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Android 10 On Android TV

Android 10 is out and Google has kept its promise as of this September announcing Android 10 on Android TV until the end of the year. After taking a while for Android 9 Pie in order to arrive also on Android TV devices, this time Google delivered in time the latest version of Android. As Android TV becomes day by day more popular so is Google’s plans for the platform.

“When Android TV was first introduced in 2014, we set out to bring the best of Android into the connected home on the TV,” Google wrote in their Android TV OS blog post. “We worked closely with the developer community to grow our content and app ecosystem and bring users the content they want. Since then, we’ve seen tremendous momentum with OEM and operator partners as well as consumer adoption worldwide.”

Nexus Player Evolution – The ADT-3

To make sure developers have the ability to build and test Android TV app implementations on Android 10 prior to rollout, Google introduced a new, developer-focused streaming media device called ADT-3.

With a quad-core A53, 2GB of DDR3 memory and 4Kp60 HDR HDMI 2.1 output, Google designed this pre-certified TV dongle with updates and security patches to help developers design for the next generation of Android TV devices. That is extremely helpful for third-party manufacturers like Nvidia, Xiaomi, Sony, etc but also for app developers. But do not expect to be able to get one as a consumer. The super small device is only for developers. And as more and more people are wishing for a Pixel TV device, for now the only real device that delivers all the latest updates is still the Nvidia Shield TV.

Android 10 Q Brings Good But Also Bad News

Some great new features are coming with the release of the future version of Android. Android 10 Q is going to introduce some great, new changes for Android going forward, like system-wide dark mode and revamped permissions settings.

The most significant feature confirmed as of today is a system-level “Dark mode” that can be enabled in Display settings and features an “Automatic (based on time of day)” option.  So you can automatically have a white mode during the day and all black for the evening / night. At the moment, Android Pie features a Device theme that updates Quick settings, the launcher, volume panel, and other elements. But in Android Q, enabling “Dark mode” results in those aspects of the UI turning pitch black.

Meanwhile, the previous dark gray theme is now applied to the background of apps like Settings and the default Files app. XDA also noticed a Developer option to “override force-dark” where apps that don’t feature built-in themes switch from white backgrounds to dark gray.

Android Q continues also work on privacy with better Permissions. Significant is how Location access can be limited to “only while the app is in use,” similar to iOS. A new “Permissions usage” page features an infographic that notes “Top permission usage at any time”.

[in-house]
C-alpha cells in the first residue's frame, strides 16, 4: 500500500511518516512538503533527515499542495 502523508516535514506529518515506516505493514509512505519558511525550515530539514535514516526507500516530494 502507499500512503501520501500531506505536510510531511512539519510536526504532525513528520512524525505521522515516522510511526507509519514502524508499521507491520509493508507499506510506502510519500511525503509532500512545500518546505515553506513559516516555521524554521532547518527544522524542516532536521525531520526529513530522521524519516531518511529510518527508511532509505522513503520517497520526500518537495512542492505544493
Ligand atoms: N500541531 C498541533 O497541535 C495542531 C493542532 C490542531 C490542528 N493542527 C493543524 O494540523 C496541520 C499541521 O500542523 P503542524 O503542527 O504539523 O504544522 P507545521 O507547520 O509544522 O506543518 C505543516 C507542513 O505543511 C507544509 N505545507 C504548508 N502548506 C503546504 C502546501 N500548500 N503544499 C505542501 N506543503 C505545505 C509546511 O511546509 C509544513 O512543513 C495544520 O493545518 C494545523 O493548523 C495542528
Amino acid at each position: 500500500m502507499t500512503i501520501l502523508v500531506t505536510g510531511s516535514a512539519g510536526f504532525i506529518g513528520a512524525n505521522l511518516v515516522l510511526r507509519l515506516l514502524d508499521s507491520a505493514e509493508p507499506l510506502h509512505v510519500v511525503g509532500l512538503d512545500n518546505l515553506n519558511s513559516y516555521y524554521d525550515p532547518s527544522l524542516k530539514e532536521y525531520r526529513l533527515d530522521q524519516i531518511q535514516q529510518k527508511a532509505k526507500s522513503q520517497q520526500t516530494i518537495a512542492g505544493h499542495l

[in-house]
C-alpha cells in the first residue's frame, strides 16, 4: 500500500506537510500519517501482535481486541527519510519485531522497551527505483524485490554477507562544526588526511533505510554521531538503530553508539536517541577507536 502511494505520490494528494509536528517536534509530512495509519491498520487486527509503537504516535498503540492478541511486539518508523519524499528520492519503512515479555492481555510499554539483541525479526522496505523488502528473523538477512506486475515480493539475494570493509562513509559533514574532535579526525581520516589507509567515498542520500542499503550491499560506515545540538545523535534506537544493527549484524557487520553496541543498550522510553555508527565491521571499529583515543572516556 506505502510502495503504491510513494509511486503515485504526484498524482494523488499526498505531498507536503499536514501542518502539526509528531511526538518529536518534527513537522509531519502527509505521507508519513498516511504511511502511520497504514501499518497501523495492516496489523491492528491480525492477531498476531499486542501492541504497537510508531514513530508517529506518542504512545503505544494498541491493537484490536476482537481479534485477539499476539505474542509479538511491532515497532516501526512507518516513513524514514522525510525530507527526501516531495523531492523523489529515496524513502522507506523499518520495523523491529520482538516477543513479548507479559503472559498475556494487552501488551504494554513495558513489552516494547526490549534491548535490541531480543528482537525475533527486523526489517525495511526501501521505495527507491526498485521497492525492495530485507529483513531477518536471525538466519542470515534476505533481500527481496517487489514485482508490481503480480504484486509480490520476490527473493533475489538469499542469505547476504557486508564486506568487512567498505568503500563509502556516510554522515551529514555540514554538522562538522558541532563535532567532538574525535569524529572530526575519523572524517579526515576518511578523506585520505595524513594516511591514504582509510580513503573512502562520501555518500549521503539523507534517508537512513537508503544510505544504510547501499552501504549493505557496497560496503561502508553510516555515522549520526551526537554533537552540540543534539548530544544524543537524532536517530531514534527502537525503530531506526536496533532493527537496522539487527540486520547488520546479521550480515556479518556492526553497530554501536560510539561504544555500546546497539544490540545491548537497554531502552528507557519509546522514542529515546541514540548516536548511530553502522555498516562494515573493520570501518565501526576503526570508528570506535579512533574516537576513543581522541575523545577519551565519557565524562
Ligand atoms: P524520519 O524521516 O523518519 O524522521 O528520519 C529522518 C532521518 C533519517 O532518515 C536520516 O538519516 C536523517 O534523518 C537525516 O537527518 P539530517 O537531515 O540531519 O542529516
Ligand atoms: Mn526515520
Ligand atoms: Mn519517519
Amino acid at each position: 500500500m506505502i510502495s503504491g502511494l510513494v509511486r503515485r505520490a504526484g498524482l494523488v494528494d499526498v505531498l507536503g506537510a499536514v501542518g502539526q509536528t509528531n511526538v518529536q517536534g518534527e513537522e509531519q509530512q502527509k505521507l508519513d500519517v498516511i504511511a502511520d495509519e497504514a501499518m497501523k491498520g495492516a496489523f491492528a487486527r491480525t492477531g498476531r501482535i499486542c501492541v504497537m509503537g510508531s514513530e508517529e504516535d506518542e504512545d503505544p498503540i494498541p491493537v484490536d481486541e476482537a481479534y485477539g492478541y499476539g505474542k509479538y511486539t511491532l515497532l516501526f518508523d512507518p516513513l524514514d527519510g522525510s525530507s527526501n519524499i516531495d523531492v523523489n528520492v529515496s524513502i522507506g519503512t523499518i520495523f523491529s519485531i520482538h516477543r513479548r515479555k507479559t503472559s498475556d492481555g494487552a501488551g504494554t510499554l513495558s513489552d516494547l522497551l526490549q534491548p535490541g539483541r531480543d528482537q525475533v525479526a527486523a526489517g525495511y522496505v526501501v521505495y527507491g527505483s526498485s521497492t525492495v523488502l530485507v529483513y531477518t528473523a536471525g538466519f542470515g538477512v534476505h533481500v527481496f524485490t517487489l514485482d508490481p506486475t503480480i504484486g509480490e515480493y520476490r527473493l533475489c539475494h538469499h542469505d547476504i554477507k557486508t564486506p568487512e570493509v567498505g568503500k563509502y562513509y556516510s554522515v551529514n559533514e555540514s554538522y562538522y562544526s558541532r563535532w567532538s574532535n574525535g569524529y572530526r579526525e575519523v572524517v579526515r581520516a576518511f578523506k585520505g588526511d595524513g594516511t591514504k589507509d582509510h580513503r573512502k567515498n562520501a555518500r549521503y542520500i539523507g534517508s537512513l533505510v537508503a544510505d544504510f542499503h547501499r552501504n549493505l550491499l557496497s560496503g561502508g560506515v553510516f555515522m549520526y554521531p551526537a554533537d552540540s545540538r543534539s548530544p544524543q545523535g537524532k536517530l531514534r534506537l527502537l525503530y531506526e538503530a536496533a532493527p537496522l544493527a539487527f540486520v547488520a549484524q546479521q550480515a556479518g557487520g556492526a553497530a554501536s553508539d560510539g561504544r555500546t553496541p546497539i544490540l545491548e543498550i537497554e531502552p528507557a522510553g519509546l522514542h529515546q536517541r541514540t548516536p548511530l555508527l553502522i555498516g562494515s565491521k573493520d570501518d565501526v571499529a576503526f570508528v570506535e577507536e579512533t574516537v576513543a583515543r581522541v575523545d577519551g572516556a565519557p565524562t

Android 10 Q Brings Good But Also Bad NewsAndroid 10 Q Brings

The App info screen has been redesigned with Material Theme elements like a new row of buttons for uninstalling, force stop, and opening the app. Also is worth mentioning how the notifications section on this screen notes how many were sent “per day” and a sign that Digital Wellbeing is more closely integrated.

Other changes involve the Ambient Display moving the battery indicator to the top-right corner, while new “Time to take action” and “Time to read” settings possibly let users customize heads-up notifications.

Android 10 Q The Bad News

Unfortunately, it’s not all good things coming in Android Q, as new code changes show that network carriers will have more ability to lock your phone down to specific networks via your SIM card. Over the weekend, four commits were posted to various parts of Android’s gerrit source code management, all of them entitled “Carrier restriction enhancements for Android Q.” In them, we see that network carriers will have more fine-grained control over which networks devices will and will not work on.

More specifically, it will be possible to designate a list of “allowed” and “excluded” carriers, essentially a whitelist and a blacklist of what carriers will or won’t work on a particular smartphone. This can be done with a fine-grained detail to even allow blocking virtual carrier networks that run on the same towers as your main carrier.

Restriction changes are also on the way for dual-SIM devices. At the moment, carriers can set individual restrictions for each SIM slot, but with Android Q, carriers will be able to lock out the second slot unless there’s an approved SIM card in the first slot. This SIM lock restriction is applied immediately and will persist through restarting the phone, and even doing a factory reset.

Seems like getting an unlocked smartphone from now on it is the best deal you can make!